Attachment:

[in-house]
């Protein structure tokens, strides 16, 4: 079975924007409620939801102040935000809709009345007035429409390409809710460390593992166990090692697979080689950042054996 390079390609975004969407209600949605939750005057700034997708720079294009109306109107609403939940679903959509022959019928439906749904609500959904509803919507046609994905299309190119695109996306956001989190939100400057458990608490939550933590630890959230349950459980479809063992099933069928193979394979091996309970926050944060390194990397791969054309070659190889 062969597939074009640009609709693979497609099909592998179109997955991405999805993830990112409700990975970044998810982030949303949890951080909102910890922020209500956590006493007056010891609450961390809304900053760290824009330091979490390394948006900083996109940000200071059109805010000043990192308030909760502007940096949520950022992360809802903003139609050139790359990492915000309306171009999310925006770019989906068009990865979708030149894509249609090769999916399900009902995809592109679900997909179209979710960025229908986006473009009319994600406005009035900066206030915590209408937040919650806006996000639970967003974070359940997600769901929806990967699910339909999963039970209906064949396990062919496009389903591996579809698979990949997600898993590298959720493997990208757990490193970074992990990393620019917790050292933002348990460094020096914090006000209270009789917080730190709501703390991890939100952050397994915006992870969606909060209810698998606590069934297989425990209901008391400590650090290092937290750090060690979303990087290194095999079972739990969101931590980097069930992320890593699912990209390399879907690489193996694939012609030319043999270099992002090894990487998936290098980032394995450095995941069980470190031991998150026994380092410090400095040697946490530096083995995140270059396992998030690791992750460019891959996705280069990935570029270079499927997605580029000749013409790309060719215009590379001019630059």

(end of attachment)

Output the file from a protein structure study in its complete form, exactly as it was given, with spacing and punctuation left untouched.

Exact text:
[in-house]
């Protein structure tokens, strides 16, 4: 079975924007409620939801102040935000809709009345007035429409390409809710460390593992166990090692697979080689950042054996 390079390609975004969407209600949605939750005057700034997708720079294009109306109107609403939940679903959509022959019928439906749904609500959904509803919507046609994905299309190119695109996306956001989190939100400057458990608490939550933590630890959230349950459980479809063992099933069928193979394979091996309970926050944060390194990397791969054309070659190889 062969597939074009640009609709693979497609099909592998179109997955991405999805993830990112409700990975970044998810982030949303949890951080909102910890922020209500956590006493007056010891609450961390809304900053760290824009330091979490390394948006900083996109940000200071059109805010000043990192308030909760502007940096949520950022992360809802903003139609050139790359990492915000309306171009999310925006770019989906068009990865979708030149894509249609090769999916399900009902995809592109679900997909179209979710960025229908986006473009009319994600406005009035900066206030915590209408937040919650806006996000639970967003974070359940997600769901929806990967699910339909999963039970209906064949396990062919496009389903591996579809698979990949997600898993590298959720493997990208757990490193970074992990990393620019917790050292933002348990460094020096914090006000209270009789917080730190709501703390991890939100952050397994915006992870969606909060209810698998606590069934297989425990209901008391400590650090290092937290750090060690979303990087290194095999079972739990969101931590980097069930992320890593699912990209390399879907690489193996694939012609030319043999270099992002090894990487998936290098980032394995450095995941069980470190031991998150026994380092410090400095040697946490530096083995995140270059396992998030690791992750460019891959996705280069990935570029270079499927997605580029000749013409790309060719215009590379001019630059």